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been performed for many years, less commonly now because of other new therapies, is a disease where it has been well demonstrated that the major manner in which patients are cured is by donor lymphocytes killing the leukemic cells in the patient.  We call that a graft versus tumor, or graph versus leukemia, effect.  We know that the immune systems between the patient and a donor, unless we have an identical twin, are not really identical. We hope they are minor differences because we don't want to have complications if the donor's immune cells react badly to the patient. Those differences probably account for donor cells recognizing leukemic cells in the body and killing them in many instances.  This is a very strong effect for patients who have chronic myelogenous leukemia, but we think that this effect is there for other leukemias and for lymphomas.  When we are trying to decide what kind of transplant to perform, we take into account a number of things. One of them is whether or not a patient's own stem cells could be contaminated with tumor cells. If a patient has a cancer that is not in a good remission, and giving them a high-dose of chemotherapy is not going to do the trick, we look for the extra benefit of the donor's immune system trying to eradicate the tumor cells.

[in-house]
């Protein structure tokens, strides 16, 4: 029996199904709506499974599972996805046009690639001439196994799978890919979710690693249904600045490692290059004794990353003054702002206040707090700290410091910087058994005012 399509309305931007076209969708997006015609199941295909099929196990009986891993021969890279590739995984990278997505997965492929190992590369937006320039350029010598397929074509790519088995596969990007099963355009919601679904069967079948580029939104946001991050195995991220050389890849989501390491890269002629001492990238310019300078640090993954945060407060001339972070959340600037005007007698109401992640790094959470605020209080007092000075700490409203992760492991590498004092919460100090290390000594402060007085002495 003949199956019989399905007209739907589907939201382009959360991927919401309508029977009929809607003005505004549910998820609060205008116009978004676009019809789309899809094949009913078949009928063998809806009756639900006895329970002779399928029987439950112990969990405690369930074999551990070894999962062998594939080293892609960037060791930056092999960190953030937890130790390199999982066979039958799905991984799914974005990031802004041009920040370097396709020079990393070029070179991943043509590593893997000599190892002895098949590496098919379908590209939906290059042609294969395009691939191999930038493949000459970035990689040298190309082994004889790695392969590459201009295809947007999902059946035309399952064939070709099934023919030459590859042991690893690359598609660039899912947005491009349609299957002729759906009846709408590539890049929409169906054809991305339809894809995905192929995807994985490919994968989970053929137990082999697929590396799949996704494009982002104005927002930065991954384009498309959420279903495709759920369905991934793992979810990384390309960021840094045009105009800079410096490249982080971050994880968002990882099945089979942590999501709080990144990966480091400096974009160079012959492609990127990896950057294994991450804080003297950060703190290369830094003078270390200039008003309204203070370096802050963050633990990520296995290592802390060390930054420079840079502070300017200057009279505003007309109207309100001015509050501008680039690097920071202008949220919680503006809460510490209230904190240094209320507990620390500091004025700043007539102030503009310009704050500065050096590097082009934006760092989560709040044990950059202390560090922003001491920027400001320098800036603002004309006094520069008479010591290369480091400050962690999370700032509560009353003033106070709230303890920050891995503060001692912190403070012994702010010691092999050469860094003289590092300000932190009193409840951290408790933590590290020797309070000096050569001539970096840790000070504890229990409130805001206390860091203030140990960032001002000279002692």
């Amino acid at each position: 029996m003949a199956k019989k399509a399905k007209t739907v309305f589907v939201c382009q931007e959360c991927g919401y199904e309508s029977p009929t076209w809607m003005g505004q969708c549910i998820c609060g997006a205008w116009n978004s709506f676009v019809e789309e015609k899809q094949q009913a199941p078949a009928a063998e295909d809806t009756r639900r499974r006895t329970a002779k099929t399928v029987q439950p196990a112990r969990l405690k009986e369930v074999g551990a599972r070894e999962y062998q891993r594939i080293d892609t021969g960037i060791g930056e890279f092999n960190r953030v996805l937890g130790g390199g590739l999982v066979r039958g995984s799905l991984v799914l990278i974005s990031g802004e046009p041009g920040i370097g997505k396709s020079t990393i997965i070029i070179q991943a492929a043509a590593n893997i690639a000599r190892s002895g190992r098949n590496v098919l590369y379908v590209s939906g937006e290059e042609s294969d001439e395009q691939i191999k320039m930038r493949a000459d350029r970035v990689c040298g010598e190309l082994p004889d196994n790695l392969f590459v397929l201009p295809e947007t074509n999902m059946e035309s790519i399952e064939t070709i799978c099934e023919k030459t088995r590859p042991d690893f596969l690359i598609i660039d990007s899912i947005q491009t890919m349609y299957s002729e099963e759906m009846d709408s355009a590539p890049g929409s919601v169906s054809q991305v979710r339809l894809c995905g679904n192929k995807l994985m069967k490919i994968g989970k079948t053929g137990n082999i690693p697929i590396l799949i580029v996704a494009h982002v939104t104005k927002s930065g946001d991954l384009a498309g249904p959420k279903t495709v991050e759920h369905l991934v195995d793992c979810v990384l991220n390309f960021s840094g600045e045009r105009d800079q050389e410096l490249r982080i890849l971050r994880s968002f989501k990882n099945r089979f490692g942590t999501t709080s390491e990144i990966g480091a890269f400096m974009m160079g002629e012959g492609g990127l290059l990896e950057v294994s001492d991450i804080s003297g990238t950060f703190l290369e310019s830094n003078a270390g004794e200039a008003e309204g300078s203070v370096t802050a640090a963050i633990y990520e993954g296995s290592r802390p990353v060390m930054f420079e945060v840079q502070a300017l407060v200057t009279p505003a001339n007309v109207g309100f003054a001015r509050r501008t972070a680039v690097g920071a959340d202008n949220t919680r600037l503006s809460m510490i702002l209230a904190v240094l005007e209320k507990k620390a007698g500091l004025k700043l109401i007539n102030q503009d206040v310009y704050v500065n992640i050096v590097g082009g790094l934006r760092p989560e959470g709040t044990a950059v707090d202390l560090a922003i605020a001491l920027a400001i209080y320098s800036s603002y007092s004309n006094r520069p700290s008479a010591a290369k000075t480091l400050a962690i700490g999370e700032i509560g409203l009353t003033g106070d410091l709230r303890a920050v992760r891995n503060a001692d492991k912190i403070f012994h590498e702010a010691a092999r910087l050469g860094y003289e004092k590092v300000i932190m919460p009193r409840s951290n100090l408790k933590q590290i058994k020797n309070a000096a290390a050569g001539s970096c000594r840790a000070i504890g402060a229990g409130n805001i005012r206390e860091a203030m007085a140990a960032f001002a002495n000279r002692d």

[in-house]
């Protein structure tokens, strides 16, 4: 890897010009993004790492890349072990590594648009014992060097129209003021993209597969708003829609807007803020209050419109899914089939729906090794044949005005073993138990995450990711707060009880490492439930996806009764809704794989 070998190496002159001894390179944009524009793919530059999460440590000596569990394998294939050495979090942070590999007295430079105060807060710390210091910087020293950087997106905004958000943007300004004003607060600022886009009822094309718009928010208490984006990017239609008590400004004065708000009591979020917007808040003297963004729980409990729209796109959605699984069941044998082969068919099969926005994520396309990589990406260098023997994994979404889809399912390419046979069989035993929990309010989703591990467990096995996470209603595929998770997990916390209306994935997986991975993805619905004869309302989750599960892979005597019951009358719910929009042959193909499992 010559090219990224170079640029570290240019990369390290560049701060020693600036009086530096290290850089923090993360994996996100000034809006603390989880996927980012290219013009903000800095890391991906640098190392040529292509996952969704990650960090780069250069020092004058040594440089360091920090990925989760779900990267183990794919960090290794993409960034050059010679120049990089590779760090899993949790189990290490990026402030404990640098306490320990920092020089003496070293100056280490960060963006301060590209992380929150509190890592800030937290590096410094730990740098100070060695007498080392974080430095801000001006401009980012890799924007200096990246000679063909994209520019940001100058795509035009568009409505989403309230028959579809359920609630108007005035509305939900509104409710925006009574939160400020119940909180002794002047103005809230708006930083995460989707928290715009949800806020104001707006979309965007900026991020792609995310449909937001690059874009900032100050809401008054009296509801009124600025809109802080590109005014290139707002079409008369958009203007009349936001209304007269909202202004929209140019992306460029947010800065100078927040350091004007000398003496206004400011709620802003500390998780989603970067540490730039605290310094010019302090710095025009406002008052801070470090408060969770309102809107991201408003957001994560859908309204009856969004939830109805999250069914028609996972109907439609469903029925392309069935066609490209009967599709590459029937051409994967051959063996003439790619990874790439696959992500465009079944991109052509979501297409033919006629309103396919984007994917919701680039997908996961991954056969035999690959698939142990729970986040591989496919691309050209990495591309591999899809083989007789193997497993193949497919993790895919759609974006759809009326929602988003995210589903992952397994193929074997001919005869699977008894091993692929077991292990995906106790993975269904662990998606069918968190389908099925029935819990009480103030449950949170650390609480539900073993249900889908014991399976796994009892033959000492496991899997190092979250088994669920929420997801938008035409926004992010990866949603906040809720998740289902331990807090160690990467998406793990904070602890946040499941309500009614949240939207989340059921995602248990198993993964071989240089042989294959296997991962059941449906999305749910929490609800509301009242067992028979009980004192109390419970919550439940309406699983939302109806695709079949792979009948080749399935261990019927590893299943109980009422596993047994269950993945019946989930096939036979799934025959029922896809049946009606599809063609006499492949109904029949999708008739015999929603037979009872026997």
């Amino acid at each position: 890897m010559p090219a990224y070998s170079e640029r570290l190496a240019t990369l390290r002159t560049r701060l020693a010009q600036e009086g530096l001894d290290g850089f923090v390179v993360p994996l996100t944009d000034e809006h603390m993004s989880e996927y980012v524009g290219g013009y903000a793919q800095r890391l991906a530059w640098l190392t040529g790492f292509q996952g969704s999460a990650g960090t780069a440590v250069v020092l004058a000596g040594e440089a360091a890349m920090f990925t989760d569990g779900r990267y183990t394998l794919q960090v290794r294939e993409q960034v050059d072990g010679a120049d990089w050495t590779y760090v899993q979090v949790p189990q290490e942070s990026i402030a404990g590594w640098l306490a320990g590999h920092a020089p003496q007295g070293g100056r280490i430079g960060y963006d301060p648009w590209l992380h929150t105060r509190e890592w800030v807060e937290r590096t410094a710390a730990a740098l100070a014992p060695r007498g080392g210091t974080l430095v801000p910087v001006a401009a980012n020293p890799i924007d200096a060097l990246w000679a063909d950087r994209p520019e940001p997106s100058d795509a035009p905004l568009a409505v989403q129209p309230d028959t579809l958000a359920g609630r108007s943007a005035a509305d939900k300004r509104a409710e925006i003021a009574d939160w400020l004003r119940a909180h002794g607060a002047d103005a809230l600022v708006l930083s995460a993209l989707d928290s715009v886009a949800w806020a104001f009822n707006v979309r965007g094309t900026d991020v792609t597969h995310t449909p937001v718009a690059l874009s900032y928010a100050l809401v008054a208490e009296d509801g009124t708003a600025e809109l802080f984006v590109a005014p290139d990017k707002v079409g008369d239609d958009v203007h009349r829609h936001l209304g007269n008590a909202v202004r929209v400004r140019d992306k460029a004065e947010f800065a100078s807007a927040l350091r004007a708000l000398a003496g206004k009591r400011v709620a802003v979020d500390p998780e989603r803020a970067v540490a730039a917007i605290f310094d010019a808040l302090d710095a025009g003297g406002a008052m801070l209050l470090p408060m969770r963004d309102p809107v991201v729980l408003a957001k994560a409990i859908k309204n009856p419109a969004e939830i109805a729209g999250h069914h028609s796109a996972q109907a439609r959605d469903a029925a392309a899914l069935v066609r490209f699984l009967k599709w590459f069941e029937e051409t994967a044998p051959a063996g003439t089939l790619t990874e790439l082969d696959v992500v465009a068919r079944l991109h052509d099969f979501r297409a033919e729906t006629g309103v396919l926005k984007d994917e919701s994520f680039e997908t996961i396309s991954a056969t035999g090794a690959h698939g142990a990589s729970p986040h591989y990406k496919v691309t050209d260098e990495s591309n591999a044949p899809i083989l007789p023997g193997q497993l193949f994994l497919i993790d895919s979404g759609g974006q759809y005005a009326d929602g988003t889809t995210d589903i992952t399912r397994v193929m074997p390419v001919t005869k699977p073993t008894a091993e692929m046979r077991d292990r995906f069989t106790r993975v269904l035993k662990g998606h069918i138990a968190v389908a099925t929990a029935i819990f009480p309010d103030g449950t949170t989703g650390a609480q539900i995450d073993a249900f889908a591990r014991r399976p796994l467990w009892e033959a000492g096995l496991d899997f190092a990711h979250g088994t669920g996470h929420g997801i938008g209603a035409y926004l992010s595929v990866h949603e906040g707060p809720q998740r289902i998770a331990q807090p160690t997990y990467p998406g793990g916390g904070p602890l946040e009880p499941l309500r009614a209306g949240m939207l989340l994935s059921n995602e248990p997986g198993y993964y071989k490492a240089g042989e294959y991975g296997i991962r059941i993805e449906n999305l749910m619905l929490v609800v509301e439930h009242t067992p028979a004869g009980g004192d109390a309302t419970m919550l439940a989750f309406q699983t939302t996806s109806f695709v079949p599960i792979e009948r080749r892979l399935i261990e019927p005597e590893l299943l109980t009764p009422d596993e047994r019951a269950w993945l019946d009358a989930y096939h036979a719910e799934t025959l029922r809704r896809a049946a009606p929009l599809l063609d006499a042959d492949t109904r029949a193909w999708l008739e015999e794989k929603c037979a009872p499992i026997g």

Chu
What are the types of diseases that you consider for allogeneic transplant?

Seropian
Similar hematologic malignancies, more in the way of acute leukemia's. This is where we would tend to perform an allogeneic transplant as opposed to an autologous transplant, in part because we think there is more benefit to this graft versus tumor effect and also because those diseases originate in the bone marrow. It is harder to eradicate tumor cells from a graft if we were to use the patient's own cells to try and support a transplant procedure.  So similar diseases, mainly hematologic malignancies.

Chu
So you would really never think about using this for colon cancer, lung cancer or breast cancer? That is a common question that I get.

Seropian